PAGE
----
Veterans’ Day

Viva America!
Today is Veteran’s Day. A day where Americans are supposed to honor those who have served this country. I have seen many heartfelt, and moving, tributes to the vets but thought that I might do something a little different. First I’ll give you some facts about the holiday so you’ll quit screwing it up and then I’m going to share some military humor. After all, they need laughs just like everyone else.

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    Some Veterans Day Facts

  • Regardless of the day of the week, Veterans Day is observed on November 11.
  • The date was chosen to commemorate World War I, which ended on November 11, 1918.
  • Veterans Day was established by Congress on June 4, 1926.
  • The purpose of Veterans Day and Memorial Day are often confused. Memorial Day is for honoring military personnel who died in service to their country. Veterans Day is for thanking ALL men and women who have served honorably in the military during times of war and peace.

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A U.S. Marine Colonel was about to start the morning briefing to his staff. While waiting for the coffee machine to finish brewing, the colonel decided to pose a question to all assembled. He explained that his wife had been a bit frisky the night before and he failed to get his usual amount of sound sleep. He posed the question of just how much of sex was work and how much of it was pleasure?

A Major chimed in with 75-25% in favor of work. A Captain said it was 50-50%. A Lieutenant responded with 25-75% in favor of pleasure, depending upon his state of inebriation at the time. There being no consensus, the colonel turned to the PFC who was in charge of making the coffee and asked for HIS opinion?

Without any hesitation, the young PFC responded, Sir, it has to be 100% pleasure. The colonel was surprised and, as you might guess, asked why?

“Well, sir, if there was any work involved, the officers would have me doing it for them.”

The room fell silent.

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A young, freshly minted lieutenant was sent to Bosnia as part of the peace keeping mission. During a briefing on land mines, the captain asked for questions.

Our intrepid solder raised his hand and asked, “If we do happen to step on a mine, Sir, what do we do?”

“Normal procedure, Lieutenant, is to jump 200 feet in the air and scatter oneself over a wide area.”

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A little boy was standing in front of a mirror in the restroom at John F. Kennedy Airport, when in walked a Marine staff sergeant, dressed in his dress blues. The little boy turned to the Marine and said, “Wow! Are you a Marine?”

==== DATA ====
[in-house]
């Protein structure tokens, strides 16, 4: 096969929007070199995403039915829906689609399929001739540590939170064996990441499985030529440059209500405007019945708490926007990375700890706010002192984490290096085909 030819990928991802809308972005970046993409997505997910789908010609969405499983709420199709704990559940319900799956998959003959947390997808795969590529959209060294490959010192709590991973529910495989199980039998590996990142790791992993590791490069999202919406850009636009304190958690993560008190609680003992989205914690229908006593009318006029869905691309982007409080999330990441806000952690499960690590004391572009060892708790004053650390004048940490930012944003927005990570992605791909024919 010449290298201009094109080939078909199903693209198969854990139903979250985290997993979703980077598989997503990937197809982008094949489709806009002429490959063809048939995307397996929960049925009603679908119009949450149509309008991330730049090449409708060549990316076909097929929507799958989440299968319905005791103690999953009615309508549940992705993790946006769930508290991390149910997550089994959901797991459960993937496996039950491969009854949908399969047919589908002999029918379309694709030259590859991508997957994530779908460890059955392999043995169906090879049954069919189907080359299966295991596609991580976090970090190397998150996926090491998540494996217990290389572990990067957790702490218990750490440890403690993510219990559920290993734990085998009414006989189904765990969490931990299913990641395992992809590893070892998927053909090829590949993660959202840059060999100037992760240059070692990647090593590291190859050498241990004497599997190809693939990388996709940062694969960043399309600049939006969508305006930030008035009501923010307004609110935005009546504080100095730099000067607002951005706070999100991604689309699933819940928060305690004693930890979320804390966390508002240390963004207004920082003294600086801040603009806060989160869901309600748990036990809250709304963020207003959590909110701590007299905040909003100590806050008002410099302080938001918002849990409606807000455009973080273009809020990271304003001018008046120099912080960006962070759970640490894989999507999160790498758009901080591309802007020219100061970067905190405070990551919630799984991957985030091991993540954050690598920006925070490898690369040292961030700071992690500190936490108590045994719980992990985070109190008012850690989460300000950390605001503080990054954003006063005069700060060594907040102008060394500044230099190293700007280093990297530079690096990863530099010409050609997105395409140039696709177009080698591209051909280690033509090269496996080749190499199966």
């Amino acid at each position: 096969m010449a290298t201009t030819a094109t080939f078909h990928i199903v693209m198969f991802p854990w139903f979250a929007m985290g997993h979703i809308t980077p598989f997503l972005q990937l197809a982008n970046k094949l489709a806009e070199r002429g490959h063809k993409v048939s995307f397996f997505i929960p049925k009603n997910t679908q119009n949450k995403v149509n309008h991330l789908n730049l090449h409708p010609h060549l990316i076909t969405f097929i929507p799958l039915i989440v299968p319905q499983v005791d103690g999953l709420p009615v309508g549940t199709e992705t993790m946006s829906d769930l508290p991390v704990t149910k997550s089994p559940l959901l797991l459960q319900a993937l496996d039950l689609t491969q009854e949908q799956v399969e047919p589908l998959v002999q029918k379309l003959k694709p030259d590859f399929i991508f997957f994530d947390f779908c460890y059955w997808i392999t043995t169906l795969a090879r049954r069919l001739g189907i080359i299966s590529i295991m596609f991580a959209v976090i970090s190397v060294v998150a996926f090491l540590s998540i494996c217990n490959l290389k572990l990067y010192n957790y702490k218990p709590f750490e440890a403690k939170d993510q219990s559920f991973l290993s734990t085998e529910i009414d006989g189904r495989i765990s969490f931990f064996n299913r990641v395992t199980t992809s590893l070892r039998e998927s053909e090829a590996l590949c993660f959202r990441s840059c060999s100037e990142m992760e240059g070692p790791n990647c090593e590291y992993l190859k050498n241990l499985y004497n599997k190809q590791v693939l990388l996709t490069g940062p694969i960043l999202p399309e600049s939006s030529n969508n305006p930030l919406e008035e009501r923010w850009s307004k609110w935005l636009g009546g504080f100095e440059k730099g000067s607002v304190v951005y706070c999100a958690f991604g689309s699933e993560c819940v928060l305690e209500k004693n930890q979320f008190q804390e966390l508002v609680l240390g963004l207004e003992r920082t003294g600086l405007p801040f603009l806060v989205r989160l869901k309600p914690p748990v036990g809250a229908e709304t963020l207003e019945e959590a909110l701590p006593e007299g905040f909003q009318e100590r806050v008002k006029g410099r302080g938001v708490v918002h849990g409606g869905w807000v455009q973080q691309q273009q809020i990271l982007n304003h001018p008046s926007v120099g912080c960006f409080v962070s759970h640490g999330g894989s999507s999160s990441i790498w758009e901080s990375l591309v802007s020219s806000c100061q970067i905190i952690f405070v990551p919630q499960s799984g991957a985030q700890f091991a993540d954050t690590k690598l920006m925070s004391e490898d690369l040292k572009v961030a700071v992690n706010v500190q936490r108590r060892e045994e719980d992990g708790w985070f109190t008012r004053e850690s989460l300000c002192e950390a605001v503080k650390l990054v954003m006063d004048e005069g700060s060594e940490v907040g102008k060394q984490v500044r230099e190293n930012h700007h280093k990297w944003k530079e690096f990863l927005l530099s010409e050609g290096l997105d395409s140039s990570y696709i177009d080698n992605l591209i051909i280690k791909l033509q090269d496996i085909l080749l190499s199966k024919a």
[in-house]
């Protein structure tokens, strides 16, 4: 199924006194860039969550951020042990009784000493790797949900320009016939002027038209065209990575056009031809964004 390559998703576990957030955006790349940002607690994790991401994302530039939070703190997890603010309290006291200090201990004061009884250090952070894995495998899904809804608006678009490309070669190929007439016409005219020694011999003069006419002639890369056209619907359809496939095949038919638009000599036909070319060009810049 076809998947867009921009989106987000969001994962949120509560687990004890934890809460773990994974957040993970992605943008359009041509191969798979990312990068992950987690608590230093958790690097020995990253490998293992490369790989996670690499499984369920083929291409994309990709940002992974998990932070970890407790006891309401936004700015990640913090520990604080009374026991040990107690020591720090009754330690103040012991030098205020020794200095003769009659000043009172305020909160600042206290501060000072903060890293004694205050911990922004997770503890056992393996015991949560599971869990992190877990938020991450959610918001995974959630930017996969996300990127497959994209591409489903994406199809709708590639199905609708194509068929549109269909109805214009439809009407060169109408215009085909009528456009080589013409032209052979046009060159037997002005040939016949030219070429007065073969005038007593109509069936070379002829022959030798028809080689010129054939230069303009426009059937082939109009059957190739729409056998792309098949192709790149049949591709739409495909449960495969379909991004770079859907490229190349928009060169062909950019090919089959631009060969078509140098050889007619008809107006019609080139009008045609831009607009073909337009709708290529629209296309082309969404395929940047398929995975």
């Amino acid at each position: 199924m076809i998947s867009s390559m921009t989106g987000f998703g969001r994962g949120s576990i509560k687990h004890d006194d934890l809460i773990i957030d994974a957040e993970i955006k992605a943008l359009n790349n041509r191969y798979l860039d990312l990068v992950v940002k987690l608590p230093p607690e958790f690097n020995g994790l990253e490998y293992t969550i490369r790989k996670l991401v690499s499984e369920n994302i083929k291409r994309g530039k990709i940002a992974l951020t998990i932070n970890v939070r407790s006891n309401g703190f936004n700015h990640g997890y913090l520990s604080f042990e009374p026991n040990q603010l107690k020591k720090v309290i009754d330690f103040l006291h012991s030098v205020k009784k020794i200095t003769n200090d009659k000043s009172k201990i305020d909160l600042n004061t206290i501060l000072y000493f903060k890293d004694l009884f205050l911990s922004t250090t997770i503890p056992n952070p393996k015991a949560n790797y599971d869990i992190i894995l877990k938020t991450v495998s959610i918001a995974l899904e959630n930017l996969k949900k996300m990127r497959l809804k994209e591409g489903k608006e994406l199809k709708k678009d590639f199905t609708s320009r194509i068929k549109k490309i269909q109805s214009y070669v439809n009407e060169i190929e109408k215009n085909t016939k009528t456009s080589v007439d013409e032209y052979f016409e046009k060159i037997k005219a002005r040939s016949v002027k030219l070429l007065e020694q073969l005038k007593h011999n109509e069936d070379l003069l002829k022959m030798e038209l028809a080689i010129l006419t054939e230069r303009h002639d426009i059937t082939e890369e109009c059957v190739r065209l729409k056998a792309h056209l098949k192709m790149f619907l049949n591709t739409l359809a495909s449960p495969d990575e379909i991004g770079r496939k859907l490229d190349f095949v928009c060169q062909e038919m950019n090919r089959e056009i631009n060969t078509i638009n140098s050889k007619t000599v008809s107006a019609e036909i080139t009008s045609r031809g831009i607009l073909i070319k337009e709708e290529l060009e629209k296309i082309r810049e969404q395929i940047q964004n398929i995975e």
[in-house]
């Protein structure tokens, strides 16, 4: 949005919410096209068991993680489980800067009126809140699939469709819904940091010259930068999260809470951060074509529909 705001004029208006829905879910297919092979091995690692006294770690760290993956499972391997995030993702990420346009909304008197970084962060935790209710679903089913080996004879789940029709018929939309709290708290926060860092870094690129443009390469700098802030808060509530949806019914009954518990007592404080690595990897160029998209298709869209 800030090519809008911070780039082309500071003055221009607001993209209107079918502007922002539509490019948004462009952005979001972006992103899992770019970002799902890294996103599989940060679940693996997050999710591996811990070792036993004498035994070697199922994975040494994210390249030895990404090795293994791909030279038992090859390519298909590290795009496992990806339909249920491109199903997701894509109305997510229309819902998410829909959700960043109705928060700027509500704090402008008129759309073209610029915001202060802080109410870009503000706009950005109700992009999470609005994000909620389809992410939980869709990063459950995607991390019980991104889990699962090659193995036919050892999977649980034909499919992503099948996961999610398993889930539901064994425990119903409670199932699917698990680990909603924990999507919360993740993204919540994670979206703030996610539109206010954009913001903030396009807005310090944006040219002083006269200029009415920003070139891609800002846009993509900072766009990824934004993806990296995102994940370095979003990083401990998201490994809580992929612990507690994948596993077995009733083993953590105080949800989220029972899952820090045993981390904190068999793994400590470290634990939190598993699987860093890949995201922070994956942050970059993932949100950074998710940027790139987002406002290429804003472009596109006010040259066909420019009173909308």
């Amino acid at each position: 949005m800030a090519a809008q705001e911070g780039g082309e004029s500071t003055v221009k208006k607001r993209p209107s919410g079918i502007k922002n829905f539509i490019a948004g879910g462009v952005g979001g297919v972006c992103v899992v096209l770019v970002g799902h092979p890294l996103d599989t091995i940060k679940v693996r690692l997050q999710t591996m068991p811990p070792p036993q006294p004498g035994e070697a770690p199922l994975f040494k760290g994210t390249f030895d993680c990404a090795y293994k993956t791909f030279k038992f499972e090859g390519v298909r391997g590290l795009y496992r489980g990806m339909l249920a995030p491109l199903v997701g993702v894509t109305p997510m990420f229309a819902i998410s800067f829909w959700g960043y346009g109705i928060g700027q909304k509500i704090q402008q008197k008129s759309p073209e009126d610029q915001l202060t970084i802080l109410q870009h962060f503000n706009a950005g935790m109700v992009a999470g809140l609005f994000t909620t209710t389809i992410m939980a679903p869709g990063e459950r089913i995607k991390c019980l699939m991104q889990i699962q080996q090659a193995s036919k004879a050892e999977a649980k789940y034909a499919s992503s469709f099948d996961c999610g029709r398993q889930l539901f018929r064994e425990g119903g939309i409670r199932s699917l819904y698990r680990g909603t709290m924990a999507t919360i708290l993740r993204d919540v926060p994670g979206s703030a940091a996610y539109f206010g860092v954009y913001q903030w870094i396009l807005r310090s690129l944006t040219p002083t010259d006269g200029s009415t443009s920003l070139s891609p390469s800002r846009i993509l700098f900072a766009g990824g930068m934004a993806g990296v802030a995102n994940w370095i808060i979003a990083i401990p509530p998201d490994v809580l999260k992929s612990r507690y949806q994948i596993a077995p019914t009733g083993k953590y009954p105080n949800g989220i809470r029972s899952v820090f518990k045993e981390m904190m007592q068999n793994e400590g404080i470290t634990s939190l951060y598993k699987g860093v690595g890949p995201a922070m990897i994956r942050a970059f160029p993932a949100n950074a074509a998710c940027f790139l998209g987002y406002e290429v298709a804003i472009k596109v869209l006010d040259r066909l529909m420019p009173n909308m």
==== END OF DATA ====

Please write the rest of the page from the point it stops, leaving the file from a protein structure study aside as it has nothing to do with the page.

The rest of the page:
The Marine replied, “Why, yes I am, young man. Would you like to wear my hat?”

“Boy, would I!,” said the little boy. He took the hat and placed it on his head and turned to admire himself in the mirror.

As he was looking in the mirror, he heard the door open and through a ray of bright light, a man entered the room. But, this was not just a man — he was more than a man. He was an Airborne Ranger.

The little boy turned and went over to the soldier. As he approached him, he could see the reflection in his boots. His eyes widened as he stared up at the soldier’s chest full of medals and combat ribbons. He tried to speak, but he couldn’t. Finally, he took a deep breath, and managed to say, “Excuse me, Sir. Are you an Airborne Ranger?”

The Ranger replied with a thunderous voice, “Why yes, I am!! Would you like to shine my boots?”

The little boy smiled, and said, “Oh, no sir!! I’m not a Marine. I’m just wearing his hat!”

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And, finally, a letter to the editor that shows why we still might, just might, want to make history classes a little more thorough.

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Dear Editor,

Today is Veterans Day, so I asked someone who had been in the Armed Service what he did in the military. He said, “I was in the Pacific Theater.” I asked him if any other GIs were with him. He said “Yes, there were thousands of us in the Pacific Theater.” I asked him how much time he spent in the Pacific Theater. He said that he was in the Pacific Theater every day for five months!

I certainly believe that our fighting men need some recreation, but I think that they don’t need to be in the movie theater that long. Back in 1944, for example, our boys in uniform were having a tough time on the beaches of Norway – yet there were thousands of GIs off in the movie theater who could have been helping out. And as a Concerned American, I think it is a bit excessive for a serviceman to be at the picture show every day for five months. Of course, all Veterans were not in the Pacific Theater, and we should be proud of those who fought and who made sacrifices.

A Concerned American
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All those jokes, and that real letter, were provided for free if you don’t count the cost paid by the soldier in the below video.

Have a safe and happy Veterans’ Day.

[youtube http://www.youtube.com/watch?v=3eY8z6Sk5ro&w=480&h=360]

Listen to Bill McCormick on WBIG AM 1280, every Thursday morning around 9:10!

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